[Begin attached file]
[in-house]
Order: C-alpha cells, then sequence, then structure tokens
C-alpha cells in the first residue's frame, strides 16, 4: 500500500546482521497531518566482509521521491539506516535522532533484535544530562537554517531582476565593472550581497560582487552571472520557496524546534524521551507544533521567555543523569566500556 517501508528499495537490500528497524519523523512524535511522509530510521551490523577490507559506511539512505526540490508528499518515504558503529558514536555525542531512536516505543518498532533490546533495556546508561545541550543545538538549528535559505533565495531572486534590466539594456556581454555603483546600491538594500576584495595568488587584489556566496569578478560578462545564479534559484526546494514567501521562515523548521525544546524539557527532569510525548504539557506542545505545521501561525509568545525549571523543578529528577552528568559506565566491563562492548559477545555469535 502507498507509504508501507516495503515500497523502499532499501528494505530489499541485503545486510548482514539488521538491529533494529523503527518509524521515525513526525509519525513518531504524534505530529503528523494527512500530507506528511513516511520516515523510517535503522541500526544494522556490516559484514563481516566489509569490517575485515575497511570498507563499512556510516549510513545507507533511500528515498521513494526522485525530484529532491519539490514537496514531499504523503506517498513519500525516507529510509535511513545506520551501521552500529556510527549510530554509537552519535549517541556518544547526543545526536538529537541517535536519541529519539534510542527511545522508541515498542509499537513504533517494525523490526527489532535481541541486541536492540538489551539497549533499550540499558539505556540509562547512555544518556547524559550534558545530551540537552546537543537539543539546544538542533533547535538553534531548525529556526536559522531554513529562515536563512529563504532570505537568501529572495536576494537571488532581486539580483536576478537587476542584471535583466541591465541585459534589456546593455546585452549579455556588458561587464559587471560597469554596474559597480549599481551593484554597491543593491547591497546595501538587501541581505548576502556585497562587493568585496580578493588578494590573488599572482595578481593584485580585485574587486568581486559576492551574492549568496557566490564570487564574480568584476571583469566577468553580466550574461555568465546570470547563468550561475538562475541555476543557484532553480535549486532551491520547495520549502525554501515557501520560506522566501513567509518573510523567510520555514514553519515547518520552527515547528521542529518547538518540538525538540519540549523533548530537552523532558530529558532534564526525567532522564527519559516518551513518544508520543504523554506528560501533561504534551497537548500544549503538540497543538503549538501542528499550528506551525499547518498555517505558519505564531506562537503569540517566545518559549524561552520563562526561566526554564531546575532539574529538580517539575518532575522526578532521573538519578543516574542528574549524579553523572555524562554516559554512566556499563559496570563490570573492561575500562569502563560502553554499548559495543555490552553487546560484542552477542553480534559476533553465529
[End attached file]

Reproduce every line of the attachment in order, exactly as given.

[in-house]
Order: C-alpha cells, then sequence, then structure tokens
C-alpha cells in the first residue's frame, strides 16, 4: 500500500546482521497531518566482509521521491539506516535522532533484535544530562537554517531582476565593472550581497560582487552571472520557496524546534524521551507544533521567555543523569566500556 517501508528499495537490500528497524519523523512524535511522509530510521551490523577490507559506511539512505526540490508528499518515504558503529558514536555525542531512536516505543518498532533490546533495556546508561545541550543545538538549528535559505533565495531572486534590466539594456556581454555603483546600491538594500576584495595568488587584489556566496569578478560578462545564479534559484526546494514567501521562515523548521525544546524539557527532569510525548504539557506542545505545521501561525509568545525549571523543578529528577552528568559506565566491563562492548559477545555469535 502507498507509504508501507516495503515500497523502499532499501528494505530489499541485503545486510548482514539488521538491529533494529523503527518509524521515525513526525509519525513518531504524534505530529503528523494527512500530507506528511513516511520516515523510517535503522541500526544494522556490516559484514563481516566489509569490517575485515575497511570498507563499512556510516549510513545507507533511500528515498521513494526522485525530484529532491519539490514537496514531499504523503506517498513519500525516507529510509535511513545506520551501521552500529556510527549510530554509537552519535549517541556518544547526543545526536538529537541517535536519541529519539534510542527511545522508541515498542509499537513504533517494525523490526527489532535481541541486541536492540538489551539497549533499550540499558539505556540509562547512555544518556547524559550534558545530551540537552546537543537539543539546544538542533533547535538553534531548525529556526536559522531554513529562515536563512529563504532570505537568501529572495536576494537571488532581486539580483536576478537587476542584471535583466541591465541585459534589456546593455546585452549579455556588458561587464559587471560597469554596474559597480549599481551593484554597491543593491547591497546595501538587501541581505548576502556585497562587493568585496580578493588578494590573488599572482595578481593584485580585485574587486568581486559576492551574492549568496557566490564570487564574480568584476571583469566577468553580466550574461555568465546570470547563468550561475538562475541555476543557484532553480535549486532551491520547495520549502525554501515557501520560506522566501513567509518573510523567510520555514514553519515547518520552527515547528521542529518547538518540538525538540519540549523533548530537552523532558530529558532534564526525567532522564527519559516518551513518544508520543504523554506528560501533561504534551497537548500544549503538540497543538503549538501542528499550528506551525499547518498555517505558519505564531506562537503569540517566545518559549524561552520563562526561566526554564531546575532539574529538580517539575518532575522526578532521573538519578543516574542528574549524579553523572555524562554516559554512566556499563559496570563490570573492561575500562569502563560502553554499548559495543555490552553487546560484542552477542553480534559476533553465529